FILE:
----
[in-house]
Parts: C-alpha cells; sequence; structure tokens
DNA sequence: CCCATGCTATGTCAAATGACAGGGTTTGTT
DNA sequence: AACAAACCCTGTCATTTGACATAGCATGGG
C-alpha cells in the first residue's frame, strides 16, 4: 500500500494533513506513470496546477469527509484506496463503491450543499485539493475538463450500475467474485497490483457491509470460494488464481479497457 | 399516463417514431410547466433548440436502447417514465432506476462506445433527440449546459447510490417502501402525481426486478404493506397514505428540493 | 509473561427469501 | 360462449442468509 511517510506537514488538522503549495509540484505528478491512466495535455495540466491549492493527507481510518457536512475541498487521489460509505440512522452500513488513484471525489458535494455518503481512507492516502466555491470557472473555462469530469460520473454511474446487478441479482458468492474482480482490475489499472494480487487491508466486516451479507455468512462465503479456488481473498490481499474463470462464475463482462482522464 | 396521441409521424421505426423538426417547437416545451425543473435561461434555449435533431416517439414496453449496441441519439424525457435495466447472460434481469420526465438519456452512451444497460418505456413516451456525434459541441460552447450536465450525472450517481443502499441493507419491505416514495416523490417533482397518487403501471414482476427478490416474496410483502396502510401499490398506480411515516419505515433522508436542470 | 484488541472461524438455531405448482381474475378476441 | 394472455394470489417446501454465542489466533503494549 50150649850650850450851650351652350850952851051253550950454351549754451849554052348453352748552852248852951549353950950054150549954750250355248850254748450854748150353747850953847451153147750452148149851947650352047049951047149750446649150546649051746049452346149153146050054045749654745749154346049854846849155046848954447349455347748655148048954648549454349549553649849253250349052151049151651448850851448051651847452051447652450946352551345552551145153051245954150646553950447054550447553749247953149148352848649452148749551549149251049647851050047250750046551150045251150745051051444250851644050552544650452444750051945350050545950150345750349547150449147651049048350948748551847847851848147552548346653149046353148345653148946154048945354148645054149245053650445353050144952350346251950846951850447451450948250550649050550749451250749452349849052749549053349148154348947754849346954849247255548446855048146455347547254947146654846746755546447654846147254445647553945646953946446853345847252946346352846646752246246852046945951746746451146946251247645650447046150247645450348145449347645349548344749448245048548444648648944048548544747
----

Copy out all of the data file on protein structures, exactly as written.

[in-house]
Parts: C-alpha cells; sequence; structure tokens
DNA sequence: CCCATGCTATGTCAAATGACAGGGTTTGTT
DNA sequence: AACAAACCCTGTCATTTGACATAGCATGGG
C-alpha cells in the first residue's frame, strides 16, 4: 500500500494533513506513470496546477469527509484506496463503491450543499485539493475538463450500475467474485497490483457491509470460494488464481479497457 | 399516463417514431410547466433548440436502447417514465432506476462506445433527440449546459447510490417502501402525481426486478404493506397514505428540493 | 509473561427469501 | 360462449442468509 511517510506537514488538522503549495509540484505528478491512466495535455495540466491549492493527507481510518457536512475541498487521489460509505440512522452500513488513484471525489458535494455518503481512507492516502466555491470557472473555462469530469460520473454511474446487478441479482458468492474482480482490475489499472494480487487491508466486516451479507455468512462465503479456488481473498490481499474463470462464475463482462482522464 | 396521441409521424421505426423538426417547437416545451425543473435561461434555449435533431416517439414496453449496441441519439424525457435495466447472460434481469420526465438519456452512451444497460418505456413516451456525434459541441460552447450536465450525472450517481443502499441493507419491505416514495416523490417533482397518487403501471414482476427478490416474496410483502396502510401499490398506480411515516419505515433522508436542470 | 484488541472461524438455531405448482381474475378476441 | 394472455394470489417446501454465542489466533503494549 50150649850650850450851650351652350850952851051253550950454351549754451849554052348453352748552852248852951549353950950054150549954750250355248850254748450854748150353747850953847451153147750452148149851947650352047049951047149750446649150546649051746049452346149153146050054045749654745749154346049854846849155046848954447349455347748655148048954648549454349549553649849253250349052151049151651448850851448051651847452051447652450946352551345552551145153051245954150646553950447054550447553749247953149148352848649452148749551549149251049647851050047250750046551150045251150745051051444250851644050552544650452444750051945350050545950150345750349547150449147651049048350948748551847847851848147552548346653149046353148345653148946154048945354148645054149245053650445353050144952350346251950846951850447451450948250550649050550749451250749452349849052749549053349148154348947754849346954849247255548446855048146455347547254947146654846746755546447654846147254445647553945646953946446853345847252946346352846646752246246852046945951746746451146946251247645650447046150247645450348145449347645349548344749448245048548444648648944048548544747